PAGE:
Mental health is costing UK businesses billions. Removing the stigma attached to mental health issues is the first step to tackling it, says Sam Barrett
Last month’s World Mental Health Day on 10 October fell on a Saturday, when most of us were enjoying our weekend, but mental health remains a key issue for employers throughout the working week. Finding ways to address stress and mental health issues in the workplace is essential.
The extent of the problem can be seen in figures from The Sainsbury Centre for Mental Health. These show that mental health conditions cost UK employers an estimated £26bn a year, with this figure breaking down into £8.4bn in absenteeism, £15.1bn for presenteeism and a further £2.4bn in staff turnover.
WPA Protocol managing director Rachel Riley isn’t surprised by this. “Mental health problems can be very costly to an employer, affecting productivity as well as potentially leading to absence,” she says. “They can manifest themselves in a number of different ways, from the occasional day off for a headache or stomach bug through to musculoskeletal problems and long-term absence.”
Given the scale of the problem, it is reassuring that there are signs that attitudes towards mental health are changing. Advo Group commercial director Colin Boxall says he has
seen an increasing ‘top-down’ understanding of the issues over the past few years.
“HR has always understood that it’s good business sense to look after employees’ general wellness, including their mental health, but there is now much more awareness at boardroom level,” he says. “If someone’s affected by stress, it’s not a sign of weakness but a sign of a weak company support structure, which will certainly affect the bottom line.”
A number of high-profile campaigns have also helped to push mental health up the agenda. These include mental health charity Mind’s Time To Change campaign, Business in the Community’s Wellbeing Mental Health Champions and, for organisations within London, the City Mental Health Alliance.
Out of sight
But while significant steps are being taken, there are also indications that some employers may only be paying lip service to tackling stress and mental health. For example, in summer 2014, Bupa conducted a survey among 50 business leaders and 500 employees to gauge how mental health was being treated in the workplace.
This found that, although 76 per cent of employers said they actively encouraged managers to address and support employees’ mental health, only half of employees had been asked about stress, depression or anxiety in a one-to-one with their manager.
And, while 80 per cent of employers said they had effective measures in place to help tackle mental health issues, only 32 per cent of employees with a mental health condition agreed.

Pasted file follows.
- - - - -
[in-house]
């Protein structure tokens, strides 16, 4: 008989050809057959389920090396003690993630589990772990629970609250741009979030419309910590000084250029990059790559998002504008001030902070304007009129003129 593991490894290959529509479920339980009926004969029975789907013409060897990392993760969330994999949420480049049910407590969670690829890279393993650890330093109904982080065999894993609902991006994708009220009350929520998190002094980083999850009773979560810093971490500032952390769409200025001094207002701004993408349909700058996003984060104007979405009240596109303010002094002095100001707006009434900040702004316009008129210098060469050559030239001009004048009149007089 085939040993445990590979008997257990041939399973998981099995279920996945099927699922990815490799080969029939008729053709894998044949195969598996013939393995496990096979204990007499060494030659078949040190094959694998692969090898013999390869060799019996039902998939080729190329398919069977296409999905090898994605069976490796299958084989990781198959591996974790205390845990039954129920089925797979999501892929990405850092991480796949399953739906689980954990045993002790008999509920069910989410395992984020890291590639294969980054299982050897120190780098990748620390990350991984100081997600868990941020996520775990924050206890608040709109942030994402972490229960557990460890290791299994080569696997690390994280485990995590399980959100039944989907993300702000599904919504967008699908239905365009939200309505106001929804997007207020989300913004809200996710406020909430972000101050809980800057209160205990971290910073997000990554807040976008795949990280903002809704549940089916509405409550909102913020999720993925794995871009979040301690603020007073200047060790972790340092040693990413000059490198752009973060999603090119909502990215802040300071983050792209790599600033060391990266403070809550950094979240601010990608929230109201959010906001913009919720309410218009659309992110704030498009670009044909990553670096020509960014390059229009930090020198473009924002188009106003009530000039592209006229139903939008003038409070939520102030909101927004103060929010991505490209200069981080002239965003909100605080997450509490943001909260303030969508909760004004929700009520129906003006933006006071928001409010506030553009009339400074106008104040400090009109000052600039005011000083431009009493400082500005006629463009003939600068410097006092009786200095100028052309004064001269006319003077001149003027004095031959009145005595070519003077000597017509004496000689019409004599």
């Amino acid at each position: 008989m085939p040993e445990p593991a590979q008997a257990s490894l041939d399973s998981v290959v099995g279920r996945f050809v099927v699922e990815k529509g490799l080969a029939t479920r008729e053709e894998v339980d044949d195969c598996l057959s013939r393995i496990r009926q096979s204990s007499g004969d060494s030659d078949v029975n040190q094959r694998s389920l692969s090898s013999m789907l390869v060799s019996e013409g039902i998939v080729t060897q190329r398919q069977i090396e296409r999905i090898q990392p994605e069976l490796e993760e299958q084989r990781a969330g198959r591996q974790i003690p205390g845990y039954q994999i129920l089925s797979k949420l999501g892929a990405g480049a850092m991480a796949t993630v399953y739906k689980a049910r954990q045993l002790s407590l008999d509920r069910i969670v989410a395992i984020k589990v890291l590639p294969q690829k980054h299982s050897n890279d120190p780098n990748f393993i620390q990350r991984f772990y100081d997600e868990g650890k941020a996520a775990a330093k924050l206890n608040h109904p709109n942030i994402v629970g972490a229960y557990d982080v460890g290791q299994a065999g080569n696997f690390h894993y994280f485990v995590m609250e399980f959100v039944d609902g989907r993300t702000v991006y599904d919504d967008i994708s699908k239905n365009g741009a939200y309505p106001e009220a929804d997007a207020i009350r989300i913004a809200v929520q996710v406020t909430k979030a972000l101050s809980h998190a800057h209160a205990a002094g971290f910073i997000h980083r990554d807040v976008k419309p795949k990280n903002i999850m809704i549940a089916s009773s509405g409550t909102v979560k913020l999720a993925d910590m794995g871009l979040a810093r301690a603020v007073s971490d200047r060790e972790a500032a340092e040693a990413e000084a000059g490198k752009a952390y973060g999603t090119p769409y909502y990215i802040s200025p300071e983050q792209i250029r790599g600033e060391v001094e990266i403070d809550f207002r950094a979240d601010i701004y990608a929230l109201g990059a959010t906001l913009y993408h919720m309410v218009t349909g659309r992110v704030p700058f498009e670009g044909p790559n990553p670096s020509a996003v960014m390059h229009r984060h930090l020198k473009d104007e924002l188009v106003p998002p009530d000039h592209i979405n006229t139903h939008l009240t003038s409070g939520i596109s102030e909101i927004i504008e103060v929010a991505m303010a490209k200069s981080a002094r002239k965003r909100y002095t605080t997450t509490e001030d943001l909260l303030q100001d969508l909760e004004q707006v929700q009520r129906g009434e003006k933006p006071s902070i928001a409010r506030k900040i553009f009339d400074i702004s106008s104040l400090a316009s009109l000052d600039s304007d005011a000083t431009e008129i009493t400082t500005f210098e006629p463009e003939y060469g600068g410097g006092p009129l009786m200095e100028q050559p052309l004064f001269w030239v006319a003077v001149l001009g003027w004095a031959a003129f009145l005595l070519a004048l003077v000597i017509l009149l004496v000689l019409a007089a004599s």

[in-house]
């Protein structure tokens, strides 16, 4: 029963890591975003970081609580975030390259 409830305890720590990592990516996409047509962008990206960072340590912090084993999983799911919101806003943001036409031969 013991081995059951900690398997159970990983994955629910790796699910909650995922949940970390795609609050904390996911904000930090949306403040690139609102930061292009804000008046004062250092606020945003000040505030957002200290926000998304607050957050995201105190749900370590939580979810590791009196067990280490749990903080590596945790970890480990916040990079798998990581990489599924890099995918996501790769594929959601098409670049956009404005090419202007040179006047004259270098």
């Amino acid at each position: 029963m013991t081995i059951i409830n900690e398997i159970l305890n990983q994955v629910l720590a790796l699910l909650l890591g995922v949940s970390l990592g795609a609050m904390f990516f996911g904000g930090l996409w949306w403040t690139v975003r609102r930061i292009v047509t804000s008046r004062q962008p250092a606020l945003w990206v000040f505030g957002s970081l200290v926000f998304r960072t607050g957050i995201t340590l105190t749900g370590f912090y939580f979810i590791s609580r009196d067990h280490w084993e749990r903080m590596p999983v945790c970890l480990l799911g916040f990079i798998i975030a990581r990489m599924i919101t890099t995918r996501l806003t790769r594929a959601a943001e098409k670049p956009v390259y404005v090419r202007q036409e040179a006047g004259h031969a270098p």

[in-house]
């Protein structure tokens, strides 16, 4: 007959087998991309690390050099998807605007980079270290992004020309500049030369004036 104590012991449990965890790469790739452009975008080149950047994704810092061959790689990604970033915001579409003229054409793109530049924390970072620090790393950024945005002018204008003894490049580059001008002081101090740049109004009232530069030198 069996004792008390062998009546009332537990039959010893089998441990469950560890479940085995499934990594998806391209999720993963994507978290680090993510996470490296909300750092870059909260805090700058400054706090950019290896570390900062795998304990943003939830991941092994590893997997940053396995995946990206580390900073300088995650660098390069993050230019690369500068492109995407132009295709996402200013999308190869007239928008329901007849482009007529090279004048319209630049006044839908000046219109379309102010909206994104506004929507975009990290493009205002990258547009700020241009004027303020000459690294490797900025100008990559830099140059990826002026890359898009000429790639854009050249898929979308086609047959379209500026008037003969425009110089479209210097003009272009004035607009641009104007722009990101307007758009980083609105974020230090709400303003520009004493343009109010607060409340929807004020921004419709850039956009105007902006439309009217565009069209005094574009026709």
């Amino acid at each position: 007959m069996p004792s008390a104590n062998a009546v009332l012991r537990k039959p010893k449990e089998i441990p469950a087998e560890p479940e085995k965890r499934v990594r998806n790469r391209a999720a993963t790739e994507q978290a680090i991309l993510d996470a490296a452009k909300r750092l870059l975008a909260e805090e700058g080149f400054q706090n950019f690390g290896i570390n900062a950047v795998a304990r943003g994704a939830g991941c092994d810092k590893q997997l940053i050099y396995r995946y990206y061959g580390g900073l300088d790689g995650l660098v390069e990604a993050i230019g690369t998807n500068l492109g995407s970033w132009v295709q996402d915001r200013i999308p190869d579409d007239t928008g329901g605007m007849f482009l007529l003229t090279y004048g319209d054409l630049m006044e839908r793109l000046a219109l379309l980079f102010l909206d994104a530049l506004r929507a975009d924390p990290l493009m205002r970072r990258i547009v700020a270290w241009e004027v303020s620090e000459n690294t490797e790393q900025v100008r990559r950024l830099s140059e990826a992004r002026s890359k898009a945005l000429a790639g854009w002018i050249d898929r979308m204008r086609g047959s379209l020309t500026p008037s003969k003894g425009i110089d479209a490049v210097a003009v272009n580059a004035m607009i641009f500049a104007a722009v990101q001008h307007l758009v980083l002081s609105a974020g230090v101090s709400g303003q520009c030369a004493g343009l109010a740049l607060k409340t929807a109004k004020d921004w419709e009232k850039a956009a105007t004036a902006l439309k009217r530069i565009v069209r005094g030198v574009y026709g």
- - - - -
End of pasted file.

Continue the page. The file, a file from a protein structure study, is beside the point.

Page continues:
Although this is concerning, Bupa corporate director Patrick Watt says the disconnect may simply be a matter of a time lag.
“Senior managers are talking more about addressing stress and mental health in the workplace but I suspect that the message hasn’t quite worked its way through some organisations yet.”
Another factor that has slowed the removal of stigmas around mental health is the economy. Aviva UK Health medical director Dr Doug Wright says: “During the recession, employers and employees were focused on the viability of the business. This fuels the conspiracy of silence, where employers don’t want to dig too deep into the mental health of the workforce as they’re worried about what it might turn up, and employees are reluctant to raise any concerns as they’re worried about their jobs.
“Now we’re out of the recession, attitudes are slowly changing towards mental health in the workplace.”
Medical insurance support
Some provision for mental ill health has always been included on group medical insurance products. While large corporates can flex their cover, the SME market typically receives the standard 28 days’ cover for in-patient psychiatric care.
On top of this, many group schemes also include an employee assistance programme (EAP) to provide a telephone-based helpline and, in some instances, access to face-to-face counselling. Boxall says EAPs are becoming a much more effective tool.
“Employers were putting EAPs in place more to protect against employment tribunals than as part of a co-ordinated approach to tackling the effects of stress,” he says. “This is changing and I’m seeing employers being much more proactive in how they communicate them as a means to support staff.”
But while it is encouraging that these two forms of cover are commonly included on medical insurance, Axa PPP Healthcare clinical director of psychological health Dr Mark Winwood believes that insurers should be doing more to support employees with mental ill health.